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FLUIDIC PROGRAMMABLE GRAVI-MAZE ARRAY (FPGA) FOR MULTI-ORGANS DRUG TESTING

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Principal Investigator: Collins, John
Institute Receiving Award Biopico
Location Irvine, CA
Grant Number R43ES032357
Funding Organization National Institute of Environmental Health Sciences
Award Funding Period 21 Aug 2020 to 31 Jul 2021
DESCRIPTION (provided by applicant): Fluidic Programmable Gravi-maze Array (FPGA) for Multi-organs Drug Testing Abstract Organ on a chip systems with the interaction of multiple organs, using cells from experimental animal models, recapitulate in-vivo tissue-like realistic cellular behavior and provide information on quantitative, time-dependent phenomena when combined with a pharmacokinetic modeling approach. Improving the accuracy of preclinical drug screening using these organotypic interacting-organs will generate dramatic cost and time savings and can provide alternatives to animal testing. These, value-added, more complex non-human animal-derived microphysiological assays can build a bridge between existing in vivo animal toxicity data and human cell-based in vitro data to set the hope to de-risk human safety. These organotypic culture models can be established for preclinical drug development that facilitates current efforts to reduce, refine, and ultimately could replace animal models. However, there are several challenges to advance these in-vitro organ systems to preclinical drug toxicity studies, in the evaluation of organ function and improved prediction upon exposure to drugs and their metabolites. Moreover, currently, there is no passive, scalable and perfusable multiplexed multi-organs organotypic culture platform available to advance toxicological profiling. Therefore, Biopico Systems Inc proposes to develop a Fluidic Programmable Gravi-maze Array (FPGA) for multiple organs based drug screening. This allows multiple organs developed on inserts to interact in a specific direction in serial or parallel with one another using gravity-driven unidirectional recirculation in an array format. Such alternate animal profiling in the FPGA system enables early identification of off-target toxicities that would help in the redesign of a drug in predictive toxicology and safety testing. In Phase I, Biopico will develop the fluidic platform in 24-well format and validate the metabolic interaction between liver and heart that mimic physiological phenomena for accurate drug safety testing. The specific aims are as follows. Aim 1: optimize the design of FPGA Chip for recirculations through series-parallel transwell-Insert organs. Aim 2: develop vascularized organs in FPGA system for drug testing and measurement. Aim 3: characterize FPGA system to study the toxicological effects of interacting liver-heart organs. This platform allows the design of self-contained integrated vasculature and other shear stress-sensitive organ systems that are easy and cost-effective to construct and maintain compared to animals. Biopico envisions that FPGA will be adapted by the pharmacological industries and researchers as an animal alternative for testing drugs with the unknown metabolic property while gaining broader use to generate safer compounds.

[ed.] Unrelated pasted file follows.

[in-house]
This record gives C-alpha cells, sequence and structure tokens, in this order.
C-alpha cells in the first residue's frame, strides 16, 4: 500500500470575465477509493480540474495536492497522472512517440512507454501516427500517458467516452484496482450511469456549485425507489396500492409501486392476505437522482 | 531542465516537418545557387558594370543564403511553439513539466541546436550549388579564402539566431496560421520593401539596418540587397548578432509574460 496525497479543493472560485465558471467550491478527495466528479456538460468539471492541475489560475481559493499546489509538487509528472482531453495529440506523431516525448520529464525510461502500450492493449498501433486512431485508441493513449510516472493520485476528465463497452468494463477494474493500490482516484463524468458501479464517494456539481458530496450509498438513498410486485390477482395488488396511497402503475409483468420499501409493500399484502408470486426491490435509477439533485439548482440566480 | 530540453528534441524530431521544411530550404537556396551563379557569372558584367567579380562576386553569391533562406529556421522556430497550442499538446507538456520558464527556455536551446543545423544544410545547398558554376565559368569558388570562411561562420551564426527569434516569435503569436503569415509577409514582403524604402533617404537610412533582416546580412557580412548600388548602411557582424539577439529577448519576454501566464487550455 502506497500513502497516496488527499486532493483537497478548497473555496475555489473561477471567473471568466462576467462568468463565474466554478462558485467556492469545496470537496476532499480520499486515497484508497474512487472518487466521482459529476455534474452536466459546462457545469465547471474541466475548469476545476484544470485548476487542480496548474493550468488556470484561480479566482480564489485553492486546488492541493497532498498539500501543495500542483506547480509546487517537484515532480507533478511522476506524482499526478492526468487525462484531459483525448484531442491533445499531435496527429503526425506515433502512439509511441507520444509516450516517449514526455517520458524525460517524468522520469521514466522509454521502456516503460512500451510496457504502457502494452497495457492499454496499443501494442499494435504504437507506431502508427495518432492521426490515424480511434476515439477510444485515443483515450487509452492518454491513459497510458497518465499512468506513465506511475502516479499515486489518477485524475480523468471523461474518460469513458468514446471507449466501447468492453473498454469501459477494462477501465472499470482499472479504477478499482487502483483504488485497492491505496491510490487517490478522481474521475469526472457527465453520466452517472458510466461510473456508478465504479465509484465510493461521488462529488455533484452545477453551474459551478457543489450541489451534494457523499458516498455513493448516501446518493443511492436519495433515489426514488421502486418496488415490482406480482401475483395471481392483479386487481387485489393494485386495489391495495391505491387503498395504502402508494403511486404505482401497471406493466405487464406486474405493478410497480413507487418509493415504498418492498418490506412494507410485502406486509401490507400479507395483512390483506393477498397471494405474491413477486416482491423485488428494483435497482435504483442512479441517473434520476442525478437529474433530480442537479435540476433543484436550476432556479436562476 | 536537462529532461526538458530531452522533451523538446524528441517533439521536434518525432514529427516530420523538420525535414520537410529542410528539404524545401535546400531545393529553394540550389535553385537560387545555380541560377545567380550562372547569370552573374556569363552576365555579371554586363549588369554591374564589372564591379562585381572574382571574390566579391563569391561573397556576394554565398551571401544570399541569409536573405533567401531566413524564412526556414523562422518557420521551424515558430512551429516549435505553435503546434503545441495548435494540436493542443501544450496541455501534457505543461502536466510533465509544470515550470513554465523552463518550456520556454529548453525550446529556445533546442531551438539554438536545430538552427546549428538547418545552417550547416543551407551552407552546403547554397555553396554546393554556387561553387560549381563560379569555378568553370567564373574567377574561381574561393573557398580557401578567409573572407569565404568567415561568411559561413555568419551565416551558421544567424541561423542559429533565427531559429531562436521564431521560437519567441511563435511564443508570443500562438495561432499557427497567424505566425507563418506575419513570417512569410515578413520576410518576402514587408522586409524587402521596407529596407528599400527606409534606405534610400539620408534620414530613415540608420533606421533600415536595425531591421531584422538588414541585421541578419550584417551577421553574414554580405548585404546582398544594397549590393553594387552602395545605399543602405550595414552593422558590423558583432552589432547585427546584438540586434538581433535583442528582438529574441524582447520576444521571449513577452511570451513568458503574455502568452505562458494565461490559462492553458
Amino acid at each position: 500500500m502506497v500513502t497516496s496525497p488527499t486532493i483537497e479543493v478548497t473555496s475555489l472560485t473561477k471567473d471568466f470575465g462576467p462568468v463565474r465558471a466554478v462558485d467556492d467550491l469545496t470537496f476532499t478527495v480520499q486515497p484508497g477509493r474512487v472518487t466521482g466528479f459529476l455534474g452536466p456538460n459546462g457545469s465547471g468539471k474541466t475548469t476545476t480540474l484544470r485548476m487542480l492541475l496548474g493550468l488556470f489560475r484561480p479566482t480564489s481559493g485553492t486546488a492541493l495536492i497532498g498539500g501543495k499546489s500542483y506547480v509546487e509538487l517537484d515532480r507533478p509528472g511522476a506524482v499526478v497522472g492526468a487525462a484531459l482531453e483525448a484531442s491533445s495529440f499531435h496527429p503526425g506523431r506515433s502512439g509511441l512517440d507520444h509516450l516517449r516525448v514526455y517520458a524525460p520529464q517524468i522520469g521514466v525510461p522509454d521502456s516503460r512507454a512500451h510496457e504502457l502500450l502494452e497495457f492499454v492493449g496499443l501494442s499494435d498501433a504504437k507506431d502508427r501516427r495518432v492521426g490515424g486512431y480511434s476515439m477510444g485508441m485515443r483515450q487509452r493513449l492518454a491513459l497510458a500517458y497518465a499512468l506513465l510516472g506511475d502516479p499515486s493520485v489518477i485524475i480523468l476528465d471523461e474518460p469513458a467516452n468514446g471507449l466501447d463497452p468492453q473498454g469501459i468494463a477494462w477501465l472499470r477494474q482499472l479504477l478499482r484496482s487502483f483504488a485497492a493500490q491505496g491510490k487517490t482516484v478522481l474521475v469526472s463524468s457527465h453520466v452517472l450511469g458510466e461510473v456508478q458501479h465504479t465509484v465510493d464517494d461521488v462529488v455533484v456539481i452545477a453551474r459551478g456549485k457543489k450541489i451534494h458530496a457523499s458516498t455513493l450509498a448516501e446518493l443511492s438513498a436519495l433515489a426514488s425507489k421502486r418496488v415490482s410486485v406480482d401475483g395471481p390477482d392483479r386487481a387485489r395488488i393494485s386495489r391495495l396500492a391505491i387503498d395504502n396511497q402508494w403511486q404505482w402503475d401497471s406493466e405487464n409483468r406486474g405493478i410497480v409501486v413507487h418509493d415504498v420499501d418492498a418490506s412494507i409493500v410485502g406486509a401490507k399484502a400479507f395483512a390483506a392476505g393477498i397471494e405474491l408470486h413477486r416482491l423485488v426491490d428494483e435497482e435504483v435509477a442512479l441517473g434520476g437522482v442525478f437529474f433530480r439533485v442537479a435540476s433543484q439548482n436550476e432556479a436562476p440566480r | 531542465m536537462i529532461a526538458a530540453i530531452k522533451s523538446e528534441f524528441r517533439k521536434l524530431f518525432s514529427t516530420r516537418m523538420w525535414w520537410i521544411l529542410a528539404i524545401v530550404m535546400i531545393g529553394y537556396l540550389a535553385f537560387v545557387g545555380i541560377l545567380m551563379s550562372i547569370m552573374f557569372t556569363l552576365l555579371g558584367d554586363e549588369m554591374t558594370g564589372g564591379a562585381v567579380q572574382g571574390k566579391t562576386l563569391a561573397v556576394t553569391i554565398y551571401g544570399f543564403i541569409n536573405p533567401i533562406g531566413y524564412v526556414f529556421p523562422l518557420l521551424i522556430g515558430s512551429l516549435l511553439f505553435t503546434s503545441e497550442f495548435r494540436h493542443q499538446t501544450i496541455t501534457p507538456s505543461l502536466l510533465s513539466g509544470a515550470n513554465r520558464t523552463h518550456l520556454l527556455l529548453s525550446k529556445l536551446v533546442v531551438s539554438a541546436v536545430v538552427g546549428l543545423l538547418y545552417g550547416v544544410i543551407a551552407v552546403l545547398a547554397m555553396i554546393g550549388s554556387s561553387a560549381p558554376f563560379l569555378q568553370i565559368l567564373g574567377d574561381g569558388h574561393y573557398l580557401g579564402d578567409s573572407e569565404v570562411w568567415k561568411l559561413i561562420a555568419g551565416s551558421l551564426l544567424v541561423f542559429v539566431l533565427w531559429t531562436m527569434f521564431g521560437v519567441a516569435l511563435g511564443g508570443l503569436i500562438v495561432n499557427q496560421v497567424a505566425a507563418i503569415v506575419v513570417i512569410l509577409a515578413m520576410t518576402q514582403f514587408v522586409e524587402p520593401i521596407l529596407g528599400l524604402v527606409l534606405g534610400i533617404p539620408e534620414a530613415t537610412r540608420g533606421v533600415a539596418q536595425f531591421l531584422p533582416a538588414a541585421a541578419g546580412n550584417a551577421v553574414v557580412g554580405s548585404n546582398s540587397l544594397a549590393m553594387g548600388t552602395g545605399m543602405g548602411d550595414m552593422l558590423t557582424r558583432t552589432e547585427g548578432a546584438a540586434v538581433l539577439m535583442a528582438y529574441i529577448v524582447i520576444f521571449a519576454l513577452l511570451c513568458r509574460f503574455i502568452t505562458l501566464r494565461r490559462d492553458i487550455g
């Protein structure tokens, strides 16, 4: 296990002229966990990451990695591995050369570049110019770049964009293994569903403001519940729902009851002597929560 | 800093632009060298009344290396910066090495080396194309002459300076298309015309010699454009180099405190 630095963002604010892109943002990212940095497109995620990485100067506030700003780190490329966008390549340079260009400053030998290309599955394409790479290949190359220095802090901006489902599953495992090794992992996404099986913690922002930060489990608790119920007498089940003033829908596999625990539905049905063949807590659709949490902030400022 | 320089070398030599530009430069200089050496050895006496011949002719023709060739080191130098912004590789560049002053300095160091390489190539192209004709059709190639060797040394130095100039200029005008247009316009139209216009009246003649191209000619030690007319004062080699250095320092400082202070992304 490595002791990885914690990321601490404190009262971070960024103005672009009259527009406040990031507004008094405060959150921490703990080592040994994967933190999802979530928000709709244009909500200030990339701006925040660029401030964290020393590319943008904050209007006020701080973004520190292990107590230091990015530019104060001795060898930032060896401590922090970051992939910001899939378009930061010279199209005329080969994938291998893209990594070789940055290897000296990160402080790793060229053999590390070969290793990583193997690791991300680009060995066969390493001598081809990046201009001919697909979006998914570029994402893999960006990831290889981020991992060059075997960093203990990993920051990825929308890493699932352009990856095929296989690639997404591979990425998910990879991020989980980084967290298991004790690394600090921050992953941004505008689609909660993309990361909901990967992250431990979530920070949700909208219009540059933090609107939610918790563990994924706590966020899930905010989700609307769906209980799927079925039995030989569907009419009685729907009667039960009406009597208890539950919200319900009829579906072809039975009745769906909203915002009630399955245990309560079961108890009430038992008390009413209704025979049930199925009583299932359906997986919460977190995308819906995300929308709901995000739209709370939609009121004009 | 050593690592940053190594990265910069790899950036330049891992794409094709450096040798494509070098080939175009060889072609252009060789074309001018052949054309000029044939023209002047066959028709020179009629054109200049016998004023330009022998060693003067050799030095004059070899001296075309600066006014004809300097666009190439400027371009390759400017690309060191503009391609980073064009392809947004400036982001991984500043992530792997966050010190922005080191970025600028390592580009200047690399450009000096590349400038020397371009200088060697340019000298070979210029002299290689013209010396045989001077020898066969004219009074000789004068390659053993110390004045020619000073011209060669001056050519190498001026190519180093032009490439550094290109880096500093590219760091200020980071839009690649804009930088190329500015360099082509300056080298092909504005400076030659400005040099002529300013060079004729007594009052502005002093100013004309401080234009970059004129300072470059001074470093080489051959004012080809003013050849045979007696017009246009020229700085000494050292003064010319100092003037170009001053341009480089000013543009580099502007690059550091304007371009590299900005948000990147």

Science Code(s)/Area of Science(s) Primary: 70 - Tissue Engineering
Secondary: 03 - Carcinogenesis/Cell Transformation
Publications No publications associated with this grant
Program Officer Daniel Shaughnessy
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